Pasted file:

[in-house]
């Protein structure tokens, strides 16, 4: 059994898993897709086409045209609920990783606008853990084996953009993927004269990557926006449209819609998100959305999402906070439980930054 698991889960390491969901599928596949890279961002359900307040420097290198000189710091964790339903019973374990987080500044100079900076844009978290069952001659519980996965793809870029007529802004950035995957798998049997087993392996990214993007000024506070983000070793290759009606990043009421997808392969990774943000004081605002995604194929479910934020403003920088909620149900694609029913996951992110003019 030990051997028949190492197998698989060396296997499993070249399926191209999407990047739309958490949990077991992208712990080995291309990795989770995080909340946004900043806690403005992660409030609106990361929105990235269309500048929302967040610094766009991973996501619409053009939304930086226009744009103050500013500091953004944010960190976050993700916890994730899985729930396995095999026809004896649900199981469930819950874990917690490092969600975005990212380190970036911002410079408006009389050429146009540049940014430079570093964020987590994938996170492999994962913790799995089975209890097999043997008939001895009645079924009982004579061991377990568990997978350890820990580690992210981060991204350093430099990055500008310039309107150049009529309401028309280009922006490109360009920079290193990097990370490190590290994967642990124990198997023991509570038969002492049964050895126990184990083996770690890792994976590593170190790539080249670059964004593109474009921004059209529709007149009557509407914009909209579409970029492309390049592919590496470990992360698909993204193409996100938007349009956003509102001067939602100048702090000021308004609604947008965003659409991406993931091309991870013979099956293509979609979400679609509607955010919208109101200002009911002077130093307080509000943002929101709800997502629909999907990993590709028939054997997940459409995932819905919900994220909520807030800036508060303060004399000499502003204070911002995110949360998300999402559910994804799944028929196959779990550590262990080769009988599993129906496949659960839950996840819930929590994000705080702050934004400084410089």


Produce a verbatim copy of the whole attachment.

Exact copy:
[in-house]
């Protein structure tokens, strides 16, 4: 059994898993897709086409045209609920990783606008853990084996953009993927004269990557926006449209819609998100959305999402906070439980930054 698991889960390491969901599928596949890279961002359900307040420097290198000189710091964790339903019973374990987080500044100079900076844009978290069952001659519980996965793809870029007529802004950035995957798998049997087993392996990214993007000024506070983000070793290759009606990043009421997808392969990774943000004081605002995604194929479910934020403003920088909620149900694609029913996951992110003019 030990051997028949190492197998698989060396296997499993070249399926191209999407990047739309958490949990077991992208712990080995291309990795989770995080909340946004900043806690403005992660409030609106990361929105990235269309500048929302967040610094766009991973996501619409053009939304930086226009744009103050500013500091953004944010960190976050993700916890994730899985729930396995095999026809004896649900199981469930819950874990917690490092969600975005990212380190970036911002410079408006009389050429146009540049940014430079570093964020987590994938996170492999994962913790799995089975209890097999043997008939001895009645079924009982004579061991377990568990997978350890820990580690992210981060991204350093430099990055500008310039309107150049009529309401028309280009922006490109360009920079290193990097990370490190590290994967642990124990198997023991509570038969002492049964050895126990184990083996770690890792994976590593170190790539080249670059964004593109474009921004059209529709007149009557509407914009909209579409970029492309390049592919590496470990992360698909993204193409996100938007349009956003509102001067939602100048702090000021308004609604947008965003659409991406993931091309991870013979099956293509979609979400679609509607955010919208109101200002009911002077130093307080509000943002929101709800997502629909999907990993590709028939054997997940459409995932819905919900994220909520807030800036508060303060004399000499502003204070911002995110949360998300999402559910994804799944028929196959779990550590262990080769009988599993129906496949659960839950996840819930929590994000705080702050934004400084410089």